hostname as source - firewalld (centos)

We have users that don't have static IPs and need them to gain access to some servers. They do have DDNS with nutpile so wondering if those dns names could be used instead of a source IP.
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Mark LewisAsked:
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Dan CraciunIT ConsultantCommented:
AFAIK, firewalld does not allow the use of domain names in rules.

You can use names in iptables, but they are only resolved when the service is started, so for any DDNS update you would need to restart the firewall.

The correct way would be to setup a VPN server (preferably SSTP) that would handle authentication and network access. Then you don't need to rely on IPs for access.

HTH,
Dan
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Mark LewisAuthor Commented:
We can't do vpn otherwise, it would be the way to go for sure. There must be some way around this.
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Dan CraciunIT ConsultantCommented:
You could write a script that resolves those names to IPs and cron that every X minutes. If something changed, update firewalld.

That will work but will add complexity. In a few months, no one will know what that script does and why it's there.

Maybe it's time to revisit why you can't do VPN?
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Mark LewisAuthor Commented:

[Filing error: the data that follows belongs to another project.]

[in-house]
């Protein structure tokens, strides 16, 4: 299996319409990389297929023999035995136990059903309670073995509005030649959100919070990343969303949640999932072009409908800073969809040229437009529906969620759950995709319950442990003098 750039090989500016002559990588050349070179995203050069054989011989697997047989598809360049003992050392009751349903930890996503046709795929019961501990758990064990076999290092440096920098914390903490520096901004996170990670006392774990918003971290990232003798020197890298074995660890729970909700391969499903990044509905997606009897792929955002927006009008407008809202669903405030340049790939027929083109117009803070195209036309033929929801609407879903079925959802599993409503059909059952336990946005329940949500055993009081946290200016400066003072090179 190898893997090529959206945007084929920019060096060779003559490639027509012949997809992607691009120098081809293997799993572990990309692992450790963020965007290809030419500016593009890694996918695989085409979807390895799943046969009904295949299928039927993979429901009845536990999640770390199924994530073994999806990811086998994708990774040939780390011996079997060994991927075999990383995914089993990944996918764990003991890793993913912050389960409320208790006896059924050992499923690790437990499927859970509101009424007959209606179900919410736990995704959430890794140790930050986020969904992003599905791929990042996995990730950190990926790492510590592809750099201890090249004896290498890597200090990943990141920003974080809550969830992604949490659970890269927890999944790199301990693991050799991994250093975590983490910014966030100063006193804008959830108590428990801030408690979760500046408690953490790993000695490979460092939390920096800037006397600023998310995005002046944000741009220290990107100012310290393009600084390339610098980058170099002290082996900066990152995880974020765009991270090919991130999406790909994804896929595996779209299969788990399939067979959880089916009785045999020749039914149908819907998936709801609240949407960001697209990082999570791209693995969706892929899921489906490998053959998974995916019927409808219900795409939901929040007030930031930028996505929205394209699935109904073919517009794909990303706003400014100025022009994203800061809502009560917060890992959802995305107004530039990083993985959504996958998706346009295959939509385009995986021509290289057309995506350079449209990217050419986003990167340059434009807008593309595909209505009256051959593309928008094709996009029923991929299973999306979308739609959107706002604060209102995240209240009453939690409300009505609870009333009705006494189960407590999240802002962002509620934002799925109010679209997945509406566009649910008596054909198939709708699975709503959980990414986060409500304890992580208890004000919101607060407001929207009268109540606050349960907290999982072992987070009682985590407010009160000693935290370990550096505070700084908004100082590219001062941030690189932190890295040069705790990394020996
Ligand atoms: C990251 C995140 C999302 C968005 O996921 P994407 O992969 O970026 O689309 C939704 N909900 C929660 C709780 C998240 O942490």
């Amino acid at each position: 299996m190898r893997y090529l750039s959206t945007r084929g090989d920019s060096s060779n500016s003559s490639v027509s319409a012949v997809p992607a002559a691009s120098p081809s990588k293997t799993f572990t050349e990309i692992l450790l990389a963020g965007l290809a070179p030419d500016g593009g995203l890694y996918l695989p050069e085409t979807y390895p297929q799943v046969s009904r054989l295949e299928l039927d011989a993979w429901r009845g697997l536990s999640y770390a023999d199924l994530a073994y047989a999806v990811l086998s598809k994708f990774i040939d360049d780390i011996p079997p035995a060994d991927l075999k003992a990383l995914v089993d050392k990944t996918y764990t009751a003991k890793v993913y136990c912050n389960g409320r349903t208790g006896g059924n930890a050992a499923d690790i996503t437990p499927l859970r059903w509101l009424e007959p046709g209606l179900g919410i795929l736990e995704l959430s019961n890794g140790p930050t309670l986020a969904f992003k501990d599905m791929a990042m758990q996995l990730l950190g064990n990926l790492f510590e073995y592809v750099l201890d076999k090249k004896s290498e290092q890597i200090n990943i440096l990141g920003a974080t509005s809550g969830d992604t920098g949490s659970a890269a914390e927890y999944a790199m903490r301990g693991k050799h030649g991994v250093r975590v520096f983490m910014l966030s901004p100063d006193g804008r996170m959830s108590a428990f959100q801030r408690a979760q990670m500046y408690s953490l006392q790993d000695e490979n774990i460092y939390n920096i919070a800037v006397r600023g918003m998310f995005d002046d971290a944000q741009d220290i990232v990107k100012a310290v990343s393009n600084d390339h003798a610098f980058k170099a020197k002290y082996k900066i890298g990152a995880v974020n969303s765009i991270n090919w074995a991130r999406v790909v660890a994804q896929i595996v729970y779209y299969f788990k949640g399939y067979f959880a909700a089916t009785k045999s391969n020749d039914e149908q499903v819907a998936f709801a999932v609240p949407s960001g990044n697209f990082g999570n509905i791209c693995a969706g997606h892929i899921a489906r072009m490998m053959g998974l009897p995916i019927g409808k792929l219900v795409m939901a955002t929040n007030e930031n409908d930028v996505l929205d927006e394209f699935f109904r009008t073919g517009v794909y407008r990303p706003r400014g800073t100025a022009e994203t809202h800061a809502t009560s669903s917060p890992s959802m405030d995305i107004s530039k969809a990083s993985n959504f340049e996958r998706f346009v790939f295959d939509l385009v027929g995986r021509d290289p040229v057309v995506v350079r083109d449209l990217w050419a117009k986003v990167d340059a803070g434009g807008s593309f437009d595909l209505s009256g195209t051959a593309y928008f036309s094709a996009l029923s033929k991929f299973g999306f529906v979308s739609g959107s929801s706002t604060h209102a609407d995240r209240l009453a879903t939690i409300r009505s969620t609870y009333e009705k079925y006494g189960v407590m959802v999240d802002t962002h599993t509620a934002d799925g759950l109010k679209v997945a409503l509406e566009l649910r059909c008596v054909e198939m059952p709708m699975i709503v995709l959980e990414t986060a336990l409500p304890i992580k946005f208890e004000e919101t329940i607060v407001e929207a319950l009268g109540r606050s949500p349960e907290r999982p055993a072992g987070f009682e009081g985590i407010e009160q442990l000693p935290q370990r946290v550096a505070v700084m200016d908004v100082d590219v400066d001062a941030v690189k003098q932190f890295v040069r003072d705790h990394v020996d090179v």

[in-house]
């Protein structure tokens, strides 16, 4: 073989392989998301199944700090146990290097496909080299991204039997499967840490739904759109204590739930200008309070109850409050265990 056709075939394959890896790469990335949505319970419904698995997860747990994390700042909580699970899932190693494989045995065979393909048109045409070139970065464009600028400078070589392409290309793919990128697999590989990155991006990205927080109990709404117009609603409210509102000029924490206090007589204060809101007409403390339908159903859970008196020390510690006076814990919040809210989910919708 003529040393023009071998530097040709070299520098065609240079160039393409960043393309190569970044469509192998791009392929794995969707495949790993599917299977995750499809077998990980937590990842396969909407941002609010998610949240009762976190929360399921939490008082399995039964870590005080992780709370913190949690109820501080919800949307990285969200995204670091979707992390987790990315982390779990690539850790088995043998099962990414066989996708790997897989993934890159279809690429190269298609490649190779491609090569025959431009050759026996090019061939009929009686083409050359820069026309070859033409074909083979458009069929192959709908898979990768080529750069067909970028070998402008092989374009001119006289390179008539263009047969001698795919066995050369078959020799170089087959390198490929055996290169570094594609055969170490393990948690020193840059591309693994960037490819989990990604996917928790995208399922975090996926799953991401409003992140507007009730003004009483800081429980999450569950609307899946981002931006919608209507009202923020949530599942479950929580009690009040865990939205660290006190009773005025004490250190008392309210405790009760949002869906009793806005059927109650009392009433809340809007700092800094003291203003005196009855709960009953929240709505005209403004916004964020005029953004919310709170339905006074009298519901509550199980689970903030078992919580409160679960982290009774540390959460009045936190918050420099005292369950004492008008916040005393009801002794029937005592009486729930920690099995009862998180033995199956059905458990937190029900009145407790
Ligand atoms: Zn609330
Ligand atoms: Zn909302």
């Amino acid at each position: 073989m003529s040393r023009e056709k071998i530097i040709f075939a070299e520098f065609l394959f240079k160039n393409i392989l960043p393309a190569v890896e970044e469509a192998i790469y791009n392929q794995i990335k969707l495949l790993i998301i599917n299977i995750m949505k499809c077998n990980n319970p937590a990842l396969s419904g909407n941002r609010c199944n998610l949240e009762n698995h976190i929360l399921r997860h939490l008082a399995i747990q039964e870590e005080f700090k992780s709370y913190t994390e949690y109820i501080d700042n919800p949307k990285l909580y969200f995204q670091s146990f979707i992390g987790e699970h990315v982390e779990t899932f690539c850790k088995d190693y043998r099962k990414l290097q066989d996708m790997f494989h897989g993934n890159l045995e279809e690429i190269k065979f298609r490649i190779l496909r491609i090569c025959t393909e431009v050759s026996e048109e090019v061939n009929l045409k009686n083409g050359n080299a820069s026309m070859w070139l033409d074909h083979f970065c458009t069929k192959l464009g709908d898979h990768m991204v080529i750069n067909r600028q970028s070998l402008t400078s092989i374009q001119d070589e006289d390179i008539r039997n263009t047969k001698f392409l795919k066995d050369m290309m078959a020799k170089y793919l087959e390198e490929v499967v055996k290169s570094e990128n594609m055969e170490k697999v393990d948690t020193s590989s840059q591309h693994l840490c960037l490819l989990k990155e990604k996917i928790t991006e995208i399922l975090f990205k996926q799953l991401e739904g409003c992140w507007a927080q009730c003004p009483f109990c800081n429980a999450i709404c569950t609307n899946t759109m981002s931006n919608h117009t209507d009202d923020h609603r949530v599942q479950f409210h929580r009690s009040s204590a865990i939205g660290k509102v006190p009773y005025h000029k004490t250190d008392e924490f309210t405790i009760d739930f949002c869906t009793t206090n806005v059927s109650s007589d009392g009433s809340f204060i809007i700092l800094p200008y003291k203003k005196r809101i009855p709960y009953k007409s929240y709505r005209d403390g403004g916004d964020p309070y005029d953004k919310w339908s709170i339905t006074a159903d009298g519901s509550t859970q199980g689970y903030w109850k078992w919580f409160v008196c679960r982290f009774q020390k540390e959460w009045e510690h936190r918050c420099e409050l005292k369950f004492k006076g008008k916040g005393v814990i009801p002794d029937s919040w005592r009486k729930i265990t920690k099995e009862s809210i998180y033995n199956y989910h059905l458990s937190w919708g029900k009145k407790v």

I asked about iptables because that is what I need. VPN would not work in this case because there are too many servers involved all around the globe.

Your script idea is what we've been doing for a long time. It isn't that hard to keep track of scripts, you simply make sure to comment in them or keep a log somewhere showing where they are, why they are used etc.

I was hoping that there might be a way for iptables (firewalld really) to use a FQDN instead of an IP. It seems that you can indeed use a FQDN in the rule after all. The only caveat is that the rule becomes useless if the IP changes. So the answer is yes, it can be done if this limitation is ok with you.
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Dan CraciunIT ConsultantCommented:
Hmm.

firewalld is NOT iptables. It's a different package, with a different syntax and a different way of handling the firewall (chains/rules vs zones/services): https://www.unixmen.com/iptables-vs-firewalld/

firewall-cmd should through and error if you use a name instead of an IP in a rule.

I already said in my first post that you can use names in iptables.
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Mark LewisAuthor Commented:
Firewalld still uses iptables though. What I found on the net was related to iptables, not firewalld.
Seems the only way to do this will be using a script after all.
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Dan CraciunIT ConsultantCommented:
Yes, internally firewalld translates to iptables rules. But if you dump the rules (iptables-save or iptables -S), you'll probably get a ton of text. Not for the faint of heart.

If you go with scripting, I would advise uninstalling firewalld and switching to iptables.
It's a much clearer syntax (IMO) and it does not complain on names instead of IPs.
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